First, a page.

Tag Archives: Darryn Farrugia


Kathleen Halloran

Kathleen Halloran

Melbourne Women’s International Jazz Festival 2017
Kathleen Halloran guitar, Kim May bass, Darryn Farrugia drums
Two Birds Brewing, 3pm-5pm, November 26, 2017

What a wonderful venue for a Sunday afternoon gig.

Despite living in Melbourne’s western suburbs for many years I have never made it to Two Birds Brewing in Spotswood. On this occasion I was busy cleaning and moving furniture and could only catch the last few pieces by this trio, but the music and the venue made me want to return. The trio played original compositions by Kathleen Halloran and the other band members, Kim May on bass and Darryn Farrugia on drums.

In the performance space, where patrons can enjoy food and the excellent array of Two Birds brews, including Double Sunset, there is a large mural featuring the West Gate Bridge.

Halloran is a guitarist based in Melbourne. At 22, she has over six years’ experience as a working musician, including professional music theatre and also international work with Broadway vocalist Brad Little.

She has performed alongside Australian artists including Kate Ceberano, Kate Miller Heidke, Tim Rogers, Tex Perkins, Jen Cloher and Harry Angus (Cat Empire).

Halloran will perform again in the MWIJF at The Jazzlab on Sunday, December 3 with SPIRE ensemble. The second set will feature Girls Do Jazz.

Below are a few images from this free concert.

Roger Mitchell


CD LAUNCH: James Whiting Quartet launches Burbank at Bennetts Lane Jazz Club, Melbourne on Sunday, July 8

James Whiting

James Whiting (picture supplied)

With support from the Melbourne Jazz Cooperative, Brisbane vibraphonist James Whiting will make his Melbourne debut as leader on Sunday, launching his first album, Burbank.

The venue seems entirely appropriate, because one of the tracks on the album is entitled In Megan’s Opinion, which could easily apply to Megan Evans, who in her role as MC has often shown her distaste for mobile phones at Bennetts Lane. If Meggs is at the gig, will she have something to say about the album or the quartet?

On this occasion Whiting will be performing originals with James Sherlock on guitar, Philip Rex on bass and Darryn Farrugia on drums, rather than the original line-up for the album, which was recorded in New York in 2010.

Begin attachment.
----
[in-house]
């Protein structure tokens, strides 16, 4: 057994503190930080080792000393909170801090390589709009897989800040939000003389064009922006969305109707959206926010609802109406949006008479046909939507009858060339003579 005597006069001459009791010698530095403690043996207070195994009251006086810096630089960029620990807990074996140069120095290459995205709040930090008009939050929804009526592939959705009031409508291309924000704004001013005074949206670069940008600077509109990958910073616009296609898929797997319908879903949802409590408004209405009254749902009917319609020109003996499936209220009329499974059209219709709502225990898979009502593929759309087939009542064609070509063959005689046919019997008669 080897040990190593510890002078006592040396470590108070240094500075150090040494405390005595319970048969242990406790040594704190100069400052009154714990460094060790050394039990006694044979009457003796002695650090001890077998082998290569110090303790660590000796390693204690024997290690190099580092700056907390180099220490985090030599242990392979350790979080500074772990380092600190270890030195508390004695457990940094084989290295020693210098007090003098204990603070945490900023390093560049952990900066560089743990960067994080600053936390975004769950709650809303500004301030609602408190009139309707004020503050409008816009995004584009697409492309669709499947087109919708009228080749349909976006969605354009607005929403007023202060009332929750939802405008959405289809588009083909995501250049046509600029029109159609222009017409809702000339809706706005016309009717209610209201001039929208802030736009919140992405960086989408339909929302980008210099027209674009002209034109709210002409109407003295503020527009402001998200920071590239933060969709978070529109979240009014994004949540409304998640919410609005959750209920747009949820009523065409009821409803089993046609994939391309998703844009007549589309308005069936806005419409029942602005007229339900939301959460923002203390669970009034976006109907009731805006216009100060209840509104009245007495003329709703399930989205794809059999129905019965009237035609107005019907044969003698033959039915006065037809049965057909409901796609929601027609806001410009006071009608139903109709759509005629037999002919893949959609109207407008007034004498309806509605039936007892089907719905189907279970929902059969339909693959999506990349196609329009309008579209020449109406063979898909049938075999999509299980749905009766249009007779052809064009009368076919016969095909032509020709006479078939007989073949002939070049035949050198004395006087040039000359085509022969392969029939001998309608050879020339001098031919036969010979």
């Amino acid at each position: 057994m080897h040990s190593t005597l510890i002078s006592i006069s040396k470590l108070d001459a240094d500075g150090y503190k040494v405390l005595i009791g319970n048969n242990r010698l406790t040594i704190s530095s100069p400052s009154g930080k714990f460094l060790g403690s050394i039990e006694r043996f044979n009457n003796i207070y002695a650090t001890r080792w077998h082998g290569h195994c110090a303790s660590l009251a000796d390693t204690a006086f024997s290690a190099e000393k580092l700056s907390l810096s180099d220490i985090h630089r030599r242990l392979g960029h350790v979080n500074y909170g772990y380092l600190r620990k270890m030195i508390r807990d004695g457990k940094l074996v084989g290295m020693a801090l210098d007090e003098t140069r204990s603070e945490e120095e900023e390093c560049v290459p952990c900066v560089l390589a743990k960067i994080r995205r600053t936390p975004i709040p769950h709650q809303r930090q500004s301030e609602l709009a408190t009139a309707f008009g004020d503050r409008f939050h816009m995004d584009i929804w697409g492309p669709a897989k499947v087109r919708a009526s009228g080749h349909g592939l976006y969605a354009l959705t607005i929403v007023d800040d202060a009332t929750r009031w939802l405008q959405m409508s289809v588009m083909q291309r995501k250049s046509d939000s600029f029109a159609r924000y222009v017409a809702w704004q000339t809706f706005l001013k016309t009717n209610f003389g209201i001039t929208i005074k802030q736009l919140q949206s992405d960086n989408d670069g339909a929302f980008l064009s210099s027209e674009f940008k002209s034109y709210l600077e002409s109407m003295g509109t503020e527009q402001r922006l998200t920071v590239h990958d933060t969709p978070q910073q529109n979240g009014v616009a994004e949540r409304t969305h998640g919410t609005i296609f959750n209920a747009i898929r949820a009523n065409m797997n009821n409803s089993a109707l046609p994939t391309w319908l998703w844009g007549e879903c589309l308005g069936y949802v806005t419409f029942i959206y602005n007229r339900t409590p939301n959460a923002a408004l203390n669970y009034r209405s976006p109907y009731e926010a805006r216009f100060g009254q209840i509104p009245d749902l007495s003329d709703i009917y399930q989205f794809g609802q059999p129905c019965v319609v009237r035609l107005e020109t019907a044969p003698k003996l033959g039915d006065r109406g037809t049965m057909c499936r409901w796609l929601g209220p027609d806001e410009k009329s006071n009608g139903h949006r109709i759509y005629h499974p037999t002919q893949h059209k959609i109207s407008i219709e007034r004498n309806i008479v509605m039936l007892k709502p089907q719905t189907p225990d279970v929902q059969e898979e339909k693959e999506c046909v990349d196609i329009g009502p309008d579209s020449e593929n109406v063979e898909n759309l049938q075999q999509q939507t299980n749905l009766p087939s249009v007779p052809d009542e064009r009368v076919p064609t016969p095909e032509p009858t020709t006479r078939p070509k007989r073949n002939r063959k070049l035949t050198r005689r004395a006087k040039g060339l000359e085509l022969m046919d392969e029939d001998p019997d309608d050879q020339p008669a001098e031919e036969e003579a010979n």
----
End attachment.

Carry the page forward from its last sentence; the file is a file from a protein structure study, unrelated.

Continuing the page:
The recording featured American drummer and percussionist Jon Wikan and three expatriates living in New York: German saxophonist Stefan Schmid and the Australian pair of pianist Steve Newcomb and bassist Sam Anning.

Whiting, who has a Masters in Music,  has toured Australia, New Zealand and the US extensively as a performer and educator, also receiving tuition from leading jazz vibraphonists such as Joe Locke, Ed Saindon, Dave Samuels and Stefon Harris.

Burbank, which has been described by Joe Locke as “creative, original, honest, and emotionally direct”, consists of eight original jazz-based songs from James, inspired also by fusion, classical, and rock genres. It was recorded in Bennett Studios in the US.

James will perform a selection of his originals as well as pieces selected from the repertoire of those who’ve inspired him.

Entry to Bennetts Lane Jazz Club for this launch costs $15 general admission and $10 concession.

Burbank  will be available at the show for merely $10, or can be purchased on iTunes or through James Whiting’s website.

ROGER MITCHELL (with help from James and MJC)

Stationary — Farrugia Grigoryan Howard Robertson


(Which Way Music/Fuse)

THE perfect place to enjoy Stationary would be in an Otways cottage — I know just the one — with nothing to do but gaze through raindrops on the window to the bush beyond. Hard to pigeonhole as jazz, classical or sophisticated instrumental, this has a delicate serenity that ought not be mistaken for somnolence.

The jazz and classical pedigrees of Leonard (brother of Slava) Grigoryan (guitar), Luke Howard (piano), Darryn Farrugia (drums), and Ben Robertson (bass) are impressive. The original compositions and an arrangement of Missy Higgins’s All for Believing are intricate rather than energetic, reflective rather than arresting and melodic rather than acerbic.

The abiding mood is of a peaceful interlude that never discards thoughtfulness.

Open Your Eyes (Grigoryan) starts simply, then expands its horizons. Red Red Road (Howard) gathers momentum in the hands of the pianist.

In short: A way to stay still and yet be in emotion.